Metroid Dread just launched on October 8, and Samus Aran fans have been ecstatic. This one title has been in the works since 2005 and is a continuation of the story from after the events of Metroid Fusion, with the Galactic Federation now concerned that Samus may be compromised due to the genetic mutation she experienced during that title. As if that were not enough of a concern, some longtime fans have seen enough hints from preview material to wager we may be seeing an evil faction of the Chozo that was hinted at in "Zero Mission."
Concept aside, some people have resorted to emulating the game in order to play the platformer in crisp, clean, brilliant 4K resolution. While the Nintendo Switch is capable of producing 4K resolution on paper due to having a Nvidia Tegra X1 chip, a number of sacrifices had to be made for its games to be playable on a portable device. This sort of downgrading is why Breath of the Wild is only 720p in portable mode and jumps to 900p when played with the Switch docked and broadcasting to an external screen.
The fact that people have figured out a way to play games at a level of graphical fidelity that outclasses the console it was designed for brings to mind the idea that the Nintendo GameCube had full support for HD visuals even if none of its titles were optimized to focus on such a gameplay experience.
How Are They Doing It?
As previously stated, Metroid Dread is a very new game. While some users are going about things in a completely legal way, emulating a title that they bought with their own money; others have resorted to venues where ROMs can be acquired, download the ROM for this shiny new title and then boot it up through their chosen emulator without so much as a second thought.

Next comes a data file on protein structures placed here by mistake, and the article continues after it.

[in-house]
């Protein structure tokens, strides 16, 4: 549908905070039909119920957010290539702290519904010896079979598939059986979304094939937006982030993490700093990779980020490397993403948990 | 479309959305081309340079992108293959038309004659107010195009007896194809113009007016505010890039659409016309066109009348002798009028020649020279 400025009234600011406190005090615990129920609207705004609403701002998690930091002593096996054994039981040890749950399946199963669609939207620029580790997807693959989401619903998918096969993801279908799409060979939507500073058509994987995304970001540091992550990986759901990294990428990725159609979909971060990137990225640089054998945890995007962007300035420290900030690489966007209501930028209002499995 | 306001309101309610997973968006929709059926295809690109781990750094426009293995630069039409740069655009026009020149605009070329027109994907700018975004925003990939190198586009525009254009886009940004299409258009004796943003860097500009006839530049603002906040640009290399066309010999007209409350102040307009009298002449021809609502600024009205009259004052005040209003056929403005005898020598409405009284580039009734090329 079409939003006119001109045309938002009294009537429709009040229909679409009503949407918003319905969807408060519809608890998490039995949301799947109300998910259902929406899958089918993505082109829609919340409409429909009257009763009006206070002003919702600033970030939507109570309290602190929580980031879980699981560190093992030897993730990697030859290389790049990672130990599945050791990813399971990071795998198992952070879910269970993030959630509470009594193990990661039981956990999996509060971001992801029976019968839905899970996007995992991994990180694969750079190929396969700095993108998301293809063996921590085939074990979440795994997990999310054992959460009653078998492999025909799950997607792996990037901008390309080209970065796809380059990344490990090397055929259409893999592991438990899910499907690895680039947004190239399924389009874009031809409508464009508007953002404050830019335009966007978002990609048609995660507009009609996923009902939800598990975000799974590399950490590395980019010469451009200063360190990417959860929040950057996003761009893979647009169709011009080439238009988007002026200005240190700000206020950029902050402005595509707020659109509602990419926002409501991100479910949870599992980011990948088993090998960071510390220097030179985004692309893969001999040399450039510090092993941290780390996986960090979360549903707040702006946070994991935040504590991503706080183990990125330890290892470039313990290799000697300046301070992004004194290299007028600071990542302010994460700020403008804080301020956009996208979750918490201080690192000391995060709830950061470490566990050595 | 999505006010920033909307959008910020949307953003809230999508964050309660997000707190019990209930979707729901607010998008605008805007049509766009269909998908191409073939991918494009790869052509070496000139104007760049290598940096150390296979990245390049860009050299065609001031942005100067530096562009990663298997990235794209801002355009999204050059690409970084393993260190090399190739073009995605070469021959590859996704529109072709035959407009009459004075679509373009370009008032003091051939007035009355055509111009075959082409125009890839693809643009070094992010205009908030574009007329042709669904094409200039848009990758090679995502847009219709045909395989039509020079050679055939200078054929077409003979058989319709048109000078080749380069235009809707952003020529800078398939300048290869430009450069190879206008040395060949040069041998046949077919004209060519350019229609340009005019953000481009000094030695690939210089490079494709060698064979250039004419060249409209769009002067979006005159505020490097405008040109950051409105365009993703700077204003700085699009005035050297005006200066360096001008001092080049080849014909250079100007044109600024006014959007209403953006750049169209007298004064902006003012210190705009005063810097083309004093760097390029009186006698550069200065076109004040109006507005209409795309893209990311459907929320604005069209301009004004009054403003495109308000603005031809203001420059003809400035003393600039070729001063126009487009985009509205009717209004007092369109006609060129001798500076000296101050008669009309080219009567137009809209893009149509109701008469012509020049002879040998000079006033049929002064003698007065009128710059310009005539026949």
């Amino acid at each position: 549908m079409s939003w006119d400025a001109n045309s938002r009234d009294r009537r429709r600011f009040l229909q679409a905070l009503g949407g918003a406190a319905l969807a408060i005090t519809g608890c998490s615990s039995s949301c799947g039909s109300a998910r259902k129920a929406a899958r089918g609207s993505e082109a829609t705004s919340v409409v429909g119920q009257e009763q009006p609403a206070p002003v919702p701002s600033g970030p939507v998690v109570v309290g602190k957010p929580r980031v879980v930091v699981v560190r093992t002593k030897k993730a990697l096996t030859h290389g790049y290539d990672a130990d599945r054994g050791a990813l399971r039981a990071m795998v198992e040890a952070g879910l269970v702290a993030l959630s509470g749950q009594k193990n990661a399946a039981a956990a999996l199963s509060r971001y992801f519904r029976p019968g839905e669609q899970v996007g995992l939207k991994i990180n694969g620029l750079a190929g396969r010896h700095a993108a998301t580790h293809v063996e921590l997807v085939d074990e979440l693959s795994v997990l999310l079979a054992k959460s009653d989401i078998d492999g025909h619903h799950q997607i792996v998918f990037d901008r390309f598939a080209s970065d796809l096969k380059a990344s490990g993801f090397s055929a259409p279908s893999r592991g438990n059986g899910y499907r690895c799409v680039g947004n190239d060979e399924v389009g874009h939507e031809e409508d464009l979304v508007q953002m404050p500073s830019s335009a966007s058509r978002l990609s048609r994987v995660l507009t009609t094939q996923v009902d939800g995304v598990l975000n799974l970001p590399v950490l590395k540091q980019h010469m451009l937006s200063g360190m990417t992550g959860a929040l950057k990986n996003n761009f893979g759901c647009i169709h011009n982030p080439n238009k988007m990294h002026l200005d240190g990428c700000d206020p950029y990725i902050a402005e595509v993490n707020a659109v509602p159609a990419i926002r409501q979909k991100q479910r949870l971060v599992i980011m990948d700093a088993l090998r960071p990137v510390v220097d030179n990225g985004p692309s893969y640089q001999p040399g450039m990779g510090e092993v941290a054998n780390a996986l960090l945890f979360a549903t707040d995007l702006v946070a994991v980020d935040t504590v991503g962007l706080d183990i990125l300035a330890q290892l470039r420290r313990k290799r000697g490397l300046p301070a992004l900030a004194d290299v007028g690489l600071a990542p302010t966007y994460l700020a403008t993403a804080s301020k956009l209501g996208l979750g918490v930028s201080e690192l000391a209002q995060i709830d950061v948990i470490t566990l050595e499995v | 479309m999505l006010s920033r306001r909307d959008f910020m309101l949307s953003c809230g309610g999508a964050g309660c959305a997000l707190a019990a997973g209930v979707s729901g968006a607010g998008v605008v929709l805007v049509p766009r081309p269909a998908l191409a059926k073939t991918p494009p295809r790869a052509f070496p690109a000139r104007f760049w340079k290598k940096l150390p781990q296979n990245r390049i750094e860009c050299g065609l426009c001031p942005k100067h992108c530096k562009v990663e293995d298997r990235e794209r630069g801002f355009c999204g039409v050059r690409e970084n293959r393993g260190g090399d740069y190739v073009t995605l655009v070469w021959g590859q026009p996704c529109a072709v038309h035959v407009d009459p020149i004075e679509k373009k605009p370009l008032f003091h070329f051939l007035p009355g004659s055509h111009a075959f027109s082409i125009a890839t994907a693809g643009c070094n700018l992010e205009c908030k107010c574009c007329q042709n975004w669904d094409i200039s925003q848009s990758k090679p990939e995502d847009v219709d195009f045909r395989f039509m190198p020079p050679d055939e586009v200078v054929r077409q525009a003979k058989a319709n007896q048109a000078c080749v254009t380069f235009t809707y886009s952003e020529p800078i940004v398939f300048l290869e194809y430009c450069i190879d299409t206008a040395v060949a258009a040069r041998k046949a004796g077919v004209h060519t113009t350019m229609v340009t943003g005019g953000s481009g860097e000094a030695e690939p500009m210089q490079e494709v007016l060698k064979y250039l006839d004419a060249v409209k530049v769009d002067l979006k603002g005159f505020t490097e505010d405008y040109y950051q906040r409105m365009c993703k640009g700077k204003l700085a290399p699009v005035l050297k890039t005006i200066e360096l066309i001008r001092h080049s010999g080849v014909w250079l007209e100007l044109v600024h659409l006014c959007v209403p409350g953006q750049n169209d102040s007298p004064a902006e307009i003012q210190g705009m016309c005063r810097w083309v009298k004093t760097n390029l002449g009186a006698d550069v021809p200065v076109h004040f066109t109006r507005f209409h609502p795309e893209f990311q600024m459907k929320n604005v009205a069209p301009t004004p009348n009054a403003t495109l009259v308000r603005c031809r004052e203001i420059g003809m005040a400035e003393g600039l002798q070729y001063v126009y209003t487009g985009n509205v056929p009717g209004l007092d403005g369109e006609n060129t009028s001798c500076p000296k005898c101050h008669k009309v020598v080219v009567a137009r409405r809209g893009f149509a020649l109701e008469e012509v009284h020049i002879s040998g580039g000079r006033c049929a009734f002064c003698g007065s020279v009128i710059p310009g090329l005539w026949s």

While emulators can do a lot of the heavy lifting in experiencing a game at a graphical fidelity that surpasses how that game was initially planned, there are some quirks that not all emulators can handle. The biggest issue I can think of, even if it might not be a concern to everyone who plays a title like Metroid Dread, would be "amiibo" support.
For those curious, there are 7 amiibo that unlock different gameplay features within Metroid Dread by scanning them with an NFC reader. While the Switch has this reader built into the JoyCons, emulating players will need to see how the emulators work to scan such functional statuary.
- The Metroid Dread amiibo two-pack of Samus and the Apple-esque "E.M.M.I." grant players an extra energy and Missle+ tank, respectively, upon the first scan. These two amiibo also grant a once-a-day boon of a full health or missile refill. Notably, this pack's release was delayed until November.
- The Smash Brothers and Metroid series Samus, plus the Zero Suit Samus amiibos grant a once-a-day full health refill just like the Dread version.
- The Dark Suit Samus, Metroid and Ridley amiibos grant the same daily scan benefit as E.M.M.I., fully refilling your stock of missiles.